Advanced Transfer Options
At the bottom of the transfer window, click the More Options link. The drop down will display advanced transfer options. Many of these are useful for file synchronization. There is also an option to encrypt the data transfer, an important option for sensitive data.
End-point activation time
The default end-point activation time is 24 hrs. If your transfer is expected to take longer and you don't want to click on the link that will be sent to you in an email to re-activate the end-point then use the Advanced transfer options and change the activation time up to the maximum possible value of 168 hrs.
Globus Connect Personal
It is possible to transfer data to and from your own computer using the Globus Connect Personal Client. Select Manage Endpoints from the Manage Data drop down, and click the add Globus Connect Personal. Name the endpoint and click the Generate Setup Key. Copy that key. Download and start the install process for the client for your operating system. When prompted, paste the Setup Key into the installation box.
To transfer data to and from your computer, the Globus Connect Personal client must be running. Select it as one of the endpoints for your transfer.
Let's consider a few hypothetical transfer of data scenarios. In cases involving more than one user it's necessary to know the Globus username of the remote user.
Managed End-Point Transfer between UFRC and a remote site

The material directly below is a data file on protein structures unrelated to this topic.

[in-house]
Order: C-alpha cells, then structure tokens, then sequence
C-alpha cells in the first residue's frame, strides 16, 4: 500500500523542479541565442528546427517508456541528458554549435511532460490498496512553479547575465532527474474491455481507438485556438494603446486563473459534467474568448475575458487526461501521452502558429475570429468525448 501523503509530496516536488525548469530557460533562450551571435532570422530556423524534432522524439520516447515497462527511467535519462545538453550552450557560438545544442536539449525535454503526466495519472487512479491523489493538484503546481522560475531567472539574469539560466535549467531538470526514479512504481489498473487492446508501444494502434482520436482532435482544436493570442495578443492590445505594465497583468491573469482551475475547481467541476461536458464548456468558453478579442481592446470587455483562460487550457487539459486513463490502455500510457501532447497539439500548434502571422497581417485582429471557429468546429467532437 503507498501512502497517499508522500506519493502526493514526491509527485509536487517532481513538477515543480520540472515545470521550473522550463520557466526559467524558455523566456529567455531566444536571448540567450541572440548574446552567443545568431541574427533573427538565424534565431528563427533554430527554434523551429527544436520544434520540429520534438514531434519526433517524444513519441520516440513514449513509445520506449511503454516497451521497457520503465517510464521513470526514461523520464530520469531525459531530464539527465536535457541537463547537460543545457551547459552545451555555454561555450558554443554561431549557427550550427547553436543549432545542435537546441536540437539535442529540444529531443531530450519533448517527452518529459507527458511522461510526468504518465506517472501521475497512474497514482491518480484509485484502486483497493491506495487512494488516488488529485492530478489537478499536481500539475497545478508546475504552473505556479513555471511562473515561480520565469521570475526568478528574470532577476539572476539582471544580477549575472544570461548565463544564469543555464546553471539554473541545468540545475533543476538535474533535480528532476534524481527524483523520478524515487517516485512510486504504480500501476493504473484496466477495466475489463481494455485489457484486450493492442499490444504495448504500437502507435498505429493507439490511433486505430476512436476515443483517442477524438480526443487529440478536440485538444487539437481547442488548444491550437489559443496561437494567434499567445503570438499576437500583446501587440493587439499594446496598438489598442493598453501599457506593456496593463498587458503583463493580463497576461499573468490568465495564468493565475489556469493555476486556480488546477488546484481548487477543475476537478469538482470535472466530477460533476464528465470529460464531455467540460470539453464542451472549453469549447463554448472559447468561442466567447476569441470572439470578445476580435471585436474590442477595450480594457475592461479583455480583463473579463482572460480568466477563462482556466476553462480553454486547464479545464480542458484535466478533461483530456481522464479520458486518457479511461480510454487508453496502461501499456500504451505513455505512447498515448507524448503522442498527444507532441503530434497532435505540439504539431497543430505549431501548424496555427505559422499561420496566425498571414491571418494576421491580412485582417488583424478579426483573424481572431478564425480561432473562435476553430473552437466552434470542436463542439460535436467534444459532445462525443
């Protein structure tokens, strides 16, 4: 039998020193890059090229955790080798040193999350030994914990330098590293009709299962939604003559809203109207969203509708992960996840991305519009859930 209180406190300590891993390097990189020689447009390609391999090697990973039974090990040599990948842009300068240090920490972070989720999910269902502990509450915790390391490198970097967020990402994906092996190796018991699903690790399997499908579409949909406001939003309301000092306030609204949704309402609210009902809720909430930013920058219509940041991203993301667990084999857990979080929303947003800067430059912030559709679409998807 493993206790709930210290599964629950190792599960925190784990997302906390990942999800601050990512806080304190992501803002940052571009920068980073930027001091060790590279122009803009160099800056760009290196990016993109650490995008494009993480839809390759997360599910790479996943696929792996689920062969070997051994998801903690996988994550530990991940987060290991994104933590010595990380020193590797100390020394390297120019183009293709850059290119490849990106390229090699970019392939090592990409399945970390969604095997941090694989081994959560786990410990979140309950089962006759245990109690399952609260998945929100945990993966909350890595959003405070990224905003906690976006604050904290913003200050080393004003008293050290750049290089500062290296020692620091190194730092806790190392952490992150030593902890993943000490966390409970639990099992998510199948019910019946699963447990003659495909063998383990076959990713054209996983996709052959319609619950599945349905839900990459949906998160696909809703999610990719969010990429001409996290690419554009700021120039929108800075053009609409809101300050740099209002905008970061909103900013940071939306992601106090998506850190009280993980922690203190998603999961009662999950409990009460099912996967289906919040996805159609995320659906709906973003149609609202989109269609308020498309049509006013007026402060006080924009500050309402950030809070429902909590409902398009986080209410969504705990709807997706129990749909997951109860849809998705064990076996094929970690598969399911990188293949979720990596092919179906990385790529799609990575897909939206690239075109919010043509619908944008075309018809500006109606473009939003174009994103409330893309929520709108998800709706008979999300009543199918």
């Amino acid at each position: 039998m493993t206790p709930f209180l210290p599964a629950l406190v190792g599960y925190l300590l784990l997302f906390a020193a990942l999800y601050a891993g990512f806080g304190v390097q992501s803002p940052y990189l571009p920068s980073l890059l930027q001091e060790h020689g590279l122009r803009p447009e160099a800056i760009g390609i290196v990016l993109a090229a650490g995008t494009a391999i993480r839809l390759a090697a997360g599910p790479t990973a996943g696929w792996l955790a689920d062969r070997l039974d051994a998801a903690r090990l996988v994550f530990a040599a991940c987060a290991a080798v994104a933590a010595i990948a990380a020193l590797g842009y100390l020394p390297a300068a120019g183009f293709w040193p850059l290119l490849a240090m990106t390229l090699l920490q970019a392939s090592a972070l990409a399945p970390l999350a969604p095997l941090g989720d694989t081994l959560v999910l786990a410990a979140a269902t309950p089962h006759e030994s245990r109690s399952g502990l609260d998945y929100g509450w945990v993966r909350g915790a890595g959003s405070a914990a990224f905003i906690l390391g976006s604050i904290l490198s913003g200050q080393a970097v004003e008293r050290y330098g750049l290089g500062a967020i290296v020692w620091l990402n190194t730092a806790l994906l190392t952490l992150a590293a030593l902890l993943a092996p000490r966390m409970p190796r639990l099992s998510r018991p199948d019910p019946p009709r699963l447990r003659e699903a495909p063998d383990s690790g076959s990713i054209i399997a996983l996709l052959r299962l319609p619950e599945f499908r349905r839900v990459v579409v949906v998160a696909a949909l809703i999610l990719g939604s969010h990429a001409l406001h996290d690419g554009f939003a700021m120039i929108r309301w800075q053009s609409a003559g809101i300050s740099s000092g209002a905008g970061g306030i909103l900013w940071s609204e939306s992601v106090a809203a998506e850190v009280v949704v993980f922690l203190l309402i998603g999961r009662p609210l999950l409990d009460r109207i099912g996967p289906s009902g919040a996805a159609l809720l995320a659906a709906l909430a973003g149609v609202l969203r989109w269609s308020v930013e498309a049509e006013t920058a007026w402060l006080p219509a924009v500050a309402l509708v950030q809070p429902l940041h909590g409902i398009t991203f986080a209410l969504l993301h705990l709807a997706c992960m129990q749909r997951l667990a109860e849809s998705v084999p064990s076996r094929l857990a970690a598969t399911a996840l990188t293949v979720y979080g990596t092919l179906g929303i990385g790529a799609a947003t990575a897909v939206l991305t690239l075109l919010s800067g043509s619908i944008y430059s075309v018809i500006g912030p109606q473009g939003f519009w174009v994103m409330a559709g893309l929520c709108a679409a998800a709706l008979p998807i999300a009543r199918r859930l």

- We'll call a Research Computing user RCUser for brevity. The sender or a receiver on the other name will be called Remote_User.
Scenario 1: RCUser has an account at the remote site.
- RCUser logs into Globus
- RCUser authenticates against managed endpoints on both ends like
ufrc#hpg2for /ufrc at UFRC.
- RCUser starts a transfer
Scenario 2: RCUser does not have a remote account. There is a collaborator (RemoteUser) on the other end. Remote site has a Globus Subscription.
- Remote_User logs into Globus and creates a shared Globus end-point (shared directory) on their storage
and gives write access to the RCUser
- RCUser logs into Globus
- RCUser authenticates against
ufrc#hpg2for /ufrc at UFRC and against the shared end-point on the remote end.
- RCUser starts a transfer
Scenario 3: RCUser does not have a remote account. There is a collaborator (RemoteUser) on the other end. Remote site does not have a Globus Subscription.
- RCUser logs into Globus and creates a shared Globus end-point (shared directory) within
and gives read access to the Remote_User.
- Remote_User logs into Globus
- Remote_User authenticates against the managed end-point on the remote end and against the shared end-point created by RCUser.
- Remote_User starts a transfer
To transfer from a remote site to UFRC reverse the sequence in scenarios 2 and 3.
Personal End-Point Transfers
Since UFRC has a Globus Subscription our users who requested access to the "University of Florida Research Computing" Globus group can create Shared End-Points using Globus Connect Personal running a local computer instead of within
ufrc#hpg2 managed end-point at UFRC. The following scenarios are useful when transferring data not hosted on HiPerGator.
Scenario 1: RCUser receives data from a Remote User at an external entity, which does not have a Globus Subscription
- RCUser runs Globus Connect Personal
- RCUser creates a shared end-point on the local desktop pointing either to internal or attached (e.g. USB Drive) storage and gives write access to the Remote User.
- Remote_User either logs into Globus and authenticates against their managed end-point or a local end-point created with Globus Connect Personal as well as against the shared end-point created by RCUser.
- Remote_User transfers data to RCUser's shared end-point.